Editor’s view: Tax talk casts a shadow over industry’s liquidity

Andrew Seymour grayscale

What’s the biggest threat to high street restaurant operators? Excessive competition? Apathetic customers? Property prices? All of the above bring their own unique set of challenges, but it’s the threat of rising business taxes that are leaving some corners of the industry up in arms.

The Association of Licensed Multiple Retailers (ALMR) is one such organisation that has voiced its fears on the subject, calling on Chancellor George Osbourne to be more radical in his reform of business rates to lessen the impact of tax rises on UK restaurant operators.

Urgent action is clearly needed after figures released in the wake of the latest Budget showed the scale of tax increases expected to hit pubs and restaurants over the next two years.

HM Treasury’s ‘red book’ outlining the Government’s Summer Budget details a forecasted increase in business rates from £27.3 billion in 2014-15 to £32.9 billion in 2020-21 and the publication of responses to an initial review of business rates administration shows strong opposition from local authorities to any changes being made to the current regime.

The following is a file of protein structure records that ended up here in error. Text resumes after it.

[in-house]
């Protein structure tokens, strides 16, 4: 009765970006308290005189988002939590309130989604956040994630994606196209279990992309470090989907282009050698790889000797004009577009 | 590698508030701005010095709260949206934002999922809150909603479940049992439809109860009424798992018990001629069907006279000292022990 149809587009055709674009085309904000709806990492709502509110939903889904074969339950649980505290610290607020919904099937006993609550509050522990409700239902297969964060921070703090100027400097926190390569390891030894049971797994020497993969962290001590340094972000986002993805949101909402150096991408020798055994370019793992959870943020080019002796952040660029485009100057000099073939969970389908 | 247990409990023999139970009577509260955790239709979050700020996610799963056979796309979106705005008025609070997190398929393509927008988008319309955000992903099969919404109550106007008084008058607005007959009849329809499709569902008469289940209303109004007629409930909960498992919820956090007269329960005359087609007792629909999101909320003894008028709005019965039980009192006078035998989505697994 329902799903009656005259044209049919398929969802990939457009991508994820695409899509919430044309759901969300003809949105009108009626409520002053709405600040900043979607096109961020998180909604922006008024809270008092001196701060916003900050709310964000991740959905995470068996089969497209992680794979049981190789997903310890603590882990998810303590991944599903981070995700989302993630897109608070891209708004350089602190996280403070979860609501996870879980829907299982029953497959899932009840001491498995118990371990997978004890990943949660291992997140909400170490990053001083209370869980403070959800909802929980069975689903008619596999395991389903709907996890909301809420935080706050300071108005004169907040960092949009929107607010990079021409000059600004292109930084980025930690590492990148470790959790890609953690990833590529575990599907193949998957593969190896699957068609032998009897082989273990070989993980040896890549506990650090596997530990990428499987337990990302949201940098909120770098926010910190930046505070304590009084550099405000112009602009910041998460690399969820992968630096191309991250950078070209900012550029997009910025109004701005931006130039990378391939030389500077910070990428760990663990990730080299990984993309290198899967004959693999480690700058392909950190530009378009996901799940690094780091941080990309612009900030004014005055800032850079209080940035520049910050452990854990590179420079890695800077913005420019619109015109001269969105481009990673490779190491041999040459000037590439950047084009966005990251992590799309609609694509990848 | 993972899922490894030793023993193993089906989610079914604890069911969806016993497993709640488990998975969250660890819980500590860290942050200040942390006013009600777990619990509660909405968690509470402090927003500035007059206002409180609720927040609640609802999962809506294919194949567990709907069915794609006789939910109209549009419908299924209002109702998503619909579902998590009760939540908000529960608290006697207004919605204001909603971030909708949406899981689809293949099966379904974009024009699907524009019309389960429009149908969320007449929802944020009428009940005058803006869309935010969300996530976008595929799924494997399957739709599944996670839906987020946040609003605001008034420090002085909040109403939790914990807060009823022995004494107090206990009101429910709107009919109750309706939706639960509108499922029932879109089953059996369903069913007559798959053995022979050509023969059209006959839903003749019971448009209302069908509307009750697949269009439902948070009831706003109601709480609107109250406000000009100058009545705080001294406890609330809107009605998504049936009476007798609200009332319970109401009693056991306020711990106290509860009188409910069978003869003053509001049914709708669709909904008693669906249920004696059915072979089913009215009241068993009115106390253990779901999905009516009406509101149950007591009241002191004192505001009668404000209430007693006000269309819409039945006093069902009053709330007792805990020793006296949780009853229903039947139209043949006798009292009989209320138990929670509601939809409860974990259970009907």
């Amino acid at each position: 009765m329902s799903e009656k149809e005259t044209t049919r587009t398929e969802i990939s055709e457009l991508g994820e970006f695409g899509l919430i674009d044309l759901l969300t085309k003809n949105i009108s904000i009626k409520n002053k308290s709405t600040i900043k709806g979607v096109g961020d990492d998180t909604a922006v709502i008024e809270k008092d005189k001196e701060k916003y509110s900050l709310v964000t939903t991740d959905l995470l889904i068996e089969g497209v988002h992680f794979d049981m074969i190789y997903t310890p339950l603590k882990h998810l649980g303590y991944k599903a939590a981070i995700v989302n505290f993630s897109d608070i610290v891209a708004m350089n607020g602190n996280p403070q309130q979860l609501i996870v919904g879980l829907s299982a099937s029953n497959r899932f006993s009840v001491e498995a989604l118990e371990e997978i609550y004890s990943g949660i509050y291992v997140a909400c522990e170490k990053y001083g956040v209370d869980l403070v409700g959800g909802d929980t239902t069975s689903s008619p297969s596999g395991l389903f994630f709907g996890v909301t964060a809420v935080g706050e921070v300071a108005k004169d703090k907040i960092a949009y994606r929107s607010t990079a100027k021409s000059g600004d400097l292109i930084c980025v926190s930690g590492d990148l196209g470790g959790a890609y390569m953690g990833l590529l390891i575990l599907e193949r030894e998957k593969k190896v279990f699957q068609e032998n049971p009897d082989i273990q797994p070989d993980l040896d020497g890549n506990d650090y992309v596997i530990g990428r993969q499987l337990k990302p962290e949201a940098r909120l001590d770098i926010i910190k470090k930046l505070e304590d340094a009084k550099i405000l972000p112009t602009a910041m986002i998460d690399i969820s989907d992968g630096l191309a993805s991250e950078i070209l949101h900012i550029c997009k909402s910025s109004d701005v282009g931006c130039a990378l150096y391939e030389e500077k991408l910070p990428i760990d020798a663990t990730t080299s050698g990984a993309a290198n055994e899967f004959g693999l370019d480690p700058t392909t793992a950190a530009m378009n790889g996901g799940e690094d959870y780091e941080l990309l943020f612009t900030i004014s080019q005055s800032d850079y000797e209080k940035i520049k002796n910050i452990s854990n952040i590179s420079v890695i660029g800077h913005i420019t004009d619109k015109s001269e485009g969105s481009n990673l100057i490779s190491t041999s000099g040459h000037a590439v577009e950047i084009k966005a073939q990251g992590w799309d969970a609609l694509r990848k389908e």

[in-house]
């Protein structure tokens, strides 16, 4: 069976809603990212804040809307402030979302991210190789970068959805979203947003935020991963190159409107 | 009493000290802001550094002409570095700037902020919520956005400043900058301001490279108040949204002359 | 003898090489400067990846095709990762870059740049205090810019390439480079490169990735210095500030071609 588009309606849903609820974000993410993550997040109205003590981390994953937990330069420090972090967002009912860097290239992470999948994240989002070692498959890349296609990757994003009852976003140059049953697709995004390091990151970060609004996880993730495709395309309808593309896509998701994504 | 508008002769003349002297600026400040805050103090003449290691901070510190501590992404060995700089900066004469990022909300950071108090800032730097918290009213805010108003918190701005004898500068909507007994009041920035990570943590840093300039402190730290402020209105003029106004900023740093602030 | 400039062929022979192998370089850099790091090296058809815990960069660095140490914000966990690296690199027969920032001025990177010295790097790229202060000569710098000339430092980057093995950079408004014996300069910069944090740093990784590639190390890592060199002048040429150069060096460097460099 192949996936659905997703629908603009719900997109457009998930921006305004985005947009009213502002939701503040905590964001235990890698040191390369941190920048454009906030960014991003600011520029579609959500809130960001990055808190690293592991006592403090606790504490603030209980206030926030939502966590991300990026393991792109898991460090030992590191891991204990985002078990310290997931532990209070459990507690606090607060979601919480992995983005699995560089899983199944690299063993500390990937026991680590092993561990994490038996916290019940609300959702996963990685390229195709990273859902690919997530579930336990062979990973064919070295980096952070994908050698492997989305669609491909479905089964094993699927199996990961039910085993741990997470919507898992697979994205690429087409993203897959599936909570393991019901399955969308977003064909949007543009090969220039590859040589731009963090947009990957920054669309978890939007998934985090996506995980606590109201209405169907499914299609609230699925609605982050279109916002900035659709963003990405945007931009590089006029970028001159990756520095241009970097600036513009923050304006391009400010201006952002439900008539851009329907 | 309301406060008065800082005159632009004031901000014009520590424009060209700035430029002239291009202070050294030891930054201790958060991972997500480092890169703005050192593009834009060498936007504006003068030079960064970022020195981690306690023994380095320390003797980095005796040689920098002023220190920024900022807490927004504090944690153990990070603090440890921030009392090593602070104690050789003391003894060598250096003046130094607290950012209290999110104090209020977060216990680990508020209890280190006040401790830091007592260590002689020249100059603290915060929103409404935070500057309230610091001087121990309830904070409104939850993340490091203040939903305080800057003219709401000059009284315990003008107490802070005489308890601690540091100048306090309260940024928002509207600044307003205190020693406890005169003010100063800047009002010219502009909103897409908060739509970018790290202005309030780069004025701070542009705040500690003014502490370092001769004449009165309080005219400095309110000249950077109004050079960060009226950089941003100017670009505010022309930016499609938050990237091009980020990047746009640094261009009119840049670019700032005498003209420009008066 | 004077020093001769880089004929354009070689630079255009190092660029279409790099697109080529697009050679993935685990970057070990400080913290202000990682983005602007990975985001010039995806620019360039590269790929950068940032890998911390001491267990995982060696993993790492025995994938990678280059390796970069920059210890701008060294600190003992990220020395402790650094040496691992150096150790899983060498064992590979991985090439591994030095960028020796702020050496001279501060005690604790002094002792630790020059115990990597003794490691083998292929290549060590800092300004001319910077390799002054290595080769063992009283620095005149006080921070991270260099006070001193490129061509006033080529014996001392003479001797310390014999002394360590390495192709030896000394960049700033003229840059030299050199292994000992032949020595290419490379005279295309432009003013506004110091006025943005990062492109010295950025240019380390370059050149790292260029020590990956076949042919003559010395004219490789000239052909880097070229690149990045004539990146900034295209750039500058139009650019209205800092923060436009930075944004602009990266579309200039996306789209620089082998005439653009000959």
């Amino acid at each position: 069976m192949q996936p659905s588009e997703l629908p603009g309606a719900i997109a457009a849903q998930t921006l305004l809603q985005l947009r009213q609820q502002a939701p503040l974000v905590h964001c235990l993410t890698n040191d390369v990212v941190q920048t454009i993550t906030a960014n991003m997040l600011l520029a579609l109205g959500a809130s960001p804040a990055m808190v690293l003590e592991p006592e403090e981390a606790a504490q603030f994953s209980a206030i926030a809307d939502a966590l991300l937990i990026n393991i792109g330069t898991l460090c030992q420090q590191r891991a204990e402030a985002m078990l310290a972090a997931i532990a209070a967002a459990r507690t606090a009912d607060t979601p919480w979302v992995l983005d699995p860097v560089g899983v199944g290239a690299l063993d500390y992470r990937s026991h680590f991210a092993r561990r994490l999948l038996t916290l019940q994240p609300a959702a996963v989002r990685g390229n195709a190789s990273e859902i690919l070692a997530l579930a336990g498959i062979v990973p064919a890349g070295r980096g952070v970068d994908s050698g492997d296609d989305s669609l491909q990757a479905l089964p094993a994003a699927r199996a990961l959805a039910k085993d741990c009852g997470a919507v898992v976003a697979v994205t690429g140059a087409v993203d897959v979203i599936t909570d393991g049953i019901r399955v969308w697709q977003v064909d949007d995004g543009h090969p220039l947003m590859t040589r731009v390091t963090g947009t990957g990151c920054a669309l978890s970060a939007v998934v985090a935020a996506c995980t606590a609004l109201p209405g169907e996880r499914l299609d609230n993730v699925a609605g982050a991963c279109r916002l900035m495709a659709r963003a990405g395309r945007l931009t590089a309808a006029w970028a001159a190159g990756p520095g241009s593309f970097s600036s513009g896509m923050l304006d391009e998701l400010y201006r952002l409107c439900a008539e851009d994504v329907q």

Business rates remain a major barrier to increasing competitiveness and productivity in the hospitality sector. A forecasted increase in business rates receipts over the next six years does nothing to quell the concerns of those who have repeatedly warned that the UK’s high streets are being crippled.

As the ALMR’s chief executive, Kate Nicholls, cautions: “Increasing bills by a fifth at a time when businesses will be prioritising investment in wages is frankly unsustainable and it is high street businesses like pubs, bars and restaurants which will bear the brunt of it.”

The more money that operators are forced to put into the public purse, the less they have available to make the sort of investments that drive growth, be it opening new stores or equipping existing ones.

The topic of tax is one the whole industry should be keeping a close eye on.

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